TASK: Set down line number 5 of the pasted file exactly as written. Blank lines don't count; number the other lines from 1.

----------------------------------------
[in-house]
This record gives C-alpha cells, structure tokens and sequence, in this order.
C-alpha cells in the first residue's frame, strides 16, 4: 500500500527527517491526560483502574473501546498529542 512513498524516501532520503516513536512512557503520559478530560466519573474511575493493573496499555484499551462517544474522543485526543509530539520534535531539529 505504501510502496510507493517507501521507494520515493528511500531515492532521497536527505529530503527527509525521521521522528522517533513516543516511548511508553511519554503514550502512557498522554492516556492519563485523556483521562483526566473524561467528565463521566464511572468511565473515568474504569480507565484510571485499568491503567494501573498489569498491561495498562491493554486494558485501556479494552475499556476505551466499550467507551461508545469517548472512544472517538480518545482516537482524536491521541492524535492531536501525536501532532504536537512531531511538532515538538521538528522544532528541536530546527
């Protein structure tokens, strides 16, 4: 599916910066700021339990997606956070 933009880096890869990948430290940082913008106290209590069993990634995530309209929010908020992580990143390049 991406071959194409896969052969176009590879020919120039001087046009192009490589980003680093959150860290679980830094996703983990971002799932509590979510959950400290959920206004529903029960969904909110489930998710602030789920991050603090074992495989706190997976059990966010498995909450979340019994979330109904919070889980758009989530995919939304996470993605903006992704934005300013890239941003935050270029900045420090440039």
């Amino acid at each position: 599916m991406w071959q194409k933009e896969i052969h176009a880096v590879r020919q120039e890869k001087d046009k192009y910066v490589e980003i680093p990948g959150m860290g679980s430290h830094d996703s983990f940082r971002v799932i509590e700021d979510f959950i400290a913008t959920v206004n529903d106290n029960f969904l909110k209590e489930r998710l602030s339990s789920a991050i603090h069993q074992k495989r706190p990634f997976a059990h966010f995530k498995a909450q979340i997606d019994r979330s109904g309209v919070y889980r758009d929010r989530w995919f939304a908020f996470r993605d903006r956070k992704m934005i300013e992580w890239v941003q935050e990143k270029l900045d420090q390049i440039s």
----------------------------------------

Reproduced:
């Amino acid at each position: 599916m991406w071959q194409k933009e896969i052969h176009a880096v590879r020919q120039e890869k001087d046009k192009y910066v490589e980003i680093p990948g959150m860290g679980s430290h830094d996703s983990f940082r971002v799932i509590e700021d979510f959950i400290a913008t959920v206004n529903d106290n029960f969904l909110k209590e489930r998710l602030s339990s789920a991050i603090h069993q074992k495989r706190p990634f997976a059990h966010f995530k498995a909450q979340i997606d019994r979330s109904g309209v919070y889980r758009d929010r989530w995919f939304a908020f996470r993605d903006r956070k992704m934005i300013e992580w890239v941003q935050e990143k270029l900045d420090q390049i440039s």